Texas' Cameron Ridley (55) and Prince Ibeh (44) have to be leaders in the middle this season for first-year coach Shaka Smart.(Stephen Spillman / for American Statesman)

Brian Davis

American-Statesman Staff


Eyes on Texas: Can Shaka Smart’s big men thrive (or survive) faster pace?

Posted November 5th, 2015


Shaka Smart always has a quote of the day. It could be about anything, spoken by anyone. He wants players to focus on the underlying message.

On Wednesday, the quote of the day was about Dennis Rodman, the outrageous, tattooed, part-time U.S. ambassador to North Korea that was once one of the best rebounders in NBA history.

Ignoring all of Rodman’s body piercings. Smart wanted Texas forwards Cam Ridley, Prince Ibeh and Shaq Cleare to soak up the words.

Texas forward Cam Ridley, left, bangs into West Virginia's Devin Williams during Big 12 action held at the Frank Erwin Center in Austin, Texas, on Saturday, February 15, 2014. (RODOLFO GONZALEZ / AMERICAN-STATESMAN)
Texas forward Cam Ridley, left, needs to be a bull in the middle this season to pick up the rebounding slack left by Myles Turner and Jon Holmes. (RODOLFO GONZALEZ / AMERICAN-STATESMAN)

“The quote of the day today was about Dennis Rodman being hungrier for rebounds than anyone else,” Smart said. “There’s a reason why he was the best rebounder. That applies to those guys, in that we need to have that hunger level.”

So much has been made about the Longhorns picking up the pace under Smart. That means there’s a heightened focus on the guards. But what about the big men? Ridley and Ibeh were key reasons why the Horns had excellent interior defense last season.

Can those two, plus a 285-pound Cleare who sat out last season after transferring, get up and down the floor fast enough to keep pace?

UT fans can see for themselves when the Longhorns host Tarleton State in an exhibition game at 5 p.m. Friday at the Erwin Center. Admission is free.

This isn’t a ragtag bunch of Texans driving down from Stephenville. Coach Lonn Reisman’s club was picked to win the Lone Star conference, and three starters return from last year’s 31-4 team. The Texans will start the season ranked second nationally among Division II teams.

Smart isn’t too worried about starting lineups at this point. He even indicated the amount of minutes distributed Friday may not be how it goes one month from now. “That’s really going to be up in the air for some time now,” Smart said.

The coaches want to see Ridley, Ibeh and Cleare running the floor and making what they call “multiple-effort plays.” Can you set a screen, move without the ball, get a rebound, start a run-out and go play defense all within fluid motions?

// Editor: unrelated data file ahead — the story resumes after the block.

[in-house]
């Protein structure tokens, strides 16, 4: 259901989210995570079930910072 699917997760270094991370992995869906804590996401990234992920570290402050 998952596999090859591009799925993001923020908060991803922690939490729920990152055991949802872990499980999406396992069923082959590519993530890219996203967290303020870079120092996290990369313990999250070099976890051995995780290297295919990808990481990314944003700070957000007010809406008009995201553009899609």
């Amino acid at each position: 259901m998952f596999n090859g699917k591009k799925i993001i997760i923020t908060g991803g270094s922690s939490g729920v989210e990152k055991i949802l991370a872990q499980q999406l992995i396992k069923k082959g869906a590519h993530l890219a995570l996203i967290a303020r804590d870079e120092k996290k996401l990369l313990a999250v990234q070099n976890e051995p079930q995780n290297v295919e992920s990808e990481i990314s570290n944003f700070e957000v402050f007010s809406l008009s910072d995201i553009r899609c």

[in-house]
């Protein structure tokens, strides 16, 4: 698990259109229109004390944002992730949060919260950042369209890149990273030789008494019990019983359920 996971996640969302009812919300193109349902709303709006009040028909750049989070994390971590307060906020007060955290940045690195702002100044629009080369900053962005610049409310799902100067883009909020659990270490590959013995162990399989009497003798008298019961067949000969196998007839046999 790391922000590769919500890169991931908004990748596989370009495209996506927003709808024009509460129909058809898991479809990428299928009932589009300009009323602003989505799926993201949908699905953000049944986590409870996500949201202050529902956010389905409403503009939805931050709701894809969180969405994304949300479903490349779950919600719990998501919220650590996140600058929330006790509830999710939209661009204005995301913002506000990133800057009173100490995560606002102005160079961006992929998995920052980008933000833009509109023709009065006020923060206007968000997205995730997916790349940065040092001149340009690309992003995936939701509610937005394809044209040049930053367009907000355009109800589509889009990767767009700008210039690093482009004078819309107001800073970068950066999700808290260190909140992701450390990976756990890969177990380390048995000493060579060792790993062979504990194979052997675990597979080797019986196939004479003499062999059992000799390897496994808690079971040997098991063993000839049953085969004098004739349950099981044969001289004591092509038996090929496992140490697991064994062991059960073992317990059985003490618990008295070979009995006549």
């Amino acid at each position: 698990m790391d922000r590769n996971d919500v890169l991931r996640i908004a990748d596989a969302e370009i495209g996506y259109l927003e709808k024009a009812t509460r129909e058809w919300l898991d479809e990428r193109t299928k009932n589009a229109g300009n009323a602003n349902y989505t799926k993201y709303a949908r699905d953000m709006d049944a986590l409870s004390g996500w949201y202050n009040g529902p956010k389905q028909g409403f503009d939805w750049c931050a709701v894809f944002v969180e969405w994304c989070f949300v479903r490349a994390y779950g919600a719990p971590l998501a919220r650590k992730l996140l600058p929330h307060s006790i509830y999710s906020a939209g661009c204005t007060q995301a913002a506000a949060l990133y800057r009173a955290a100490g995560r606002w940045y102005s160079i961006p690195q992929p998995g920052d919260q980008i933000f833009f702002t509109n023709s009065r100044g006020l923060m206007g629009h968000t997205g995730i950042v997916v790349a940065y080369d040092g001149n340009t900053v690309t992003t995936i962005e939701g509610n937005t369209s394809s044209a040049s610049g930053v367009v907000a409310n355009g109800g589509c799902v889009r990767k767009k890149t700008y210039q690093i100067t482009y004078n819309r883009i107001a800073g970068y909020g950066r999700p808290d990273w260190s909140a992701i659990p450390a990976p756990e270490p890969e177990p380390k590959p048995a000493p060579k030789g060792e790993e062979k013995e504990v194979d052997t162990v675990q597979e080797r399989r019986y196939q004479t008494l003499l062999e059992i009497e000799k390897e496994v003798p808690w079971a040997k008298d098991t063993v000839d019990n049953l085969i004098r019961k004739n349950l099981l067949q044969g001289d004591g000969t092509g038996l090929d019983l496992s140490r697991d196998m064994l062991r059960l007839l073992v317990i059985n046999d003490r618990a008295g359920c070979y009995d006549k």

Ridley served as the trailer on fast-breaks last season. Guards would start the break, and Ridley would occasionally get a follow-up dunk or start the offense at the high post. Ibeh wasn’t much of a runner, at least not on run-outs.

That was the scouting report on Texas. Don’t let the Horns slow it down and lull you into a half-court game. Texas had the fourth-best defense in Division I last season, allowing teams to shoot 36.8 percent. Only Kentucky, North Carolina and Virginia were better.

Texas also finished second nationally in blocks with 265. That would’ve ranked No. 1, but Kentucky went deeper into the NCAA Tournament and finished with 268. If the half-court defense was set, Texas was usually in decent shape.

It’s not like Smart doesn’t know how to use 6-9 or 6-10 players. Larry Sanders was a 6-11 workhorse for Smart at Virginia Commonwealth. Sanders led the team in practically everything. The 6-9 Jamie Skeen had a busy senior season, but he was more like UT’s Connor Lammert, a big man with 3-point range.

UT's Prince Ibeh dunks against Kansas State in the first half at the Frank Erwin Center on Saturday March 7, 2015. JAY JANNER / AMERICAN-STATESMAN
UT’s Prince Ibeh dunks against Kansas State in the first half at the Frank Erwin Center on Saturday March 7, 2015. JAY JANNER / AMERICAN-STATESMAN

Juvonte Reddic, a slender 6-9 player in the 235-pound range, took 363 2-point shots his junior season and 315 more as a senior. Those are pie-in-the-sky numbers for any one of UT’s interior players.

Smart’s really never had big, thick bruisers like he does now. And he’s got three of them. If anything, that’s 15 fouls to use when the Big 12 rasslin’ matches get going in the paint this January.

Texas led the Big 12 in rebounding margin last season at plus-8. It was a total team effort. The Horns didn’t have a single player in the top five on the individual rebounding list. Myles Turner, now rebounding for the Indiana Pacers, was sixth. Departed senior Jon Holmes was eighth.

Rebounding is indeed a mindset. It’s up to Ridley, Ibeh and Cleare to show they can flex some muscle in the middle even though the Horns want to run, run, run.

“I’ve been cautiously optimistic about those guys since we got here,” Smart said. “They certainly have a lot of potential. There’s a lot of good things they can do. They just need to be more consistent. That’s probably the biggest word: Consistency.”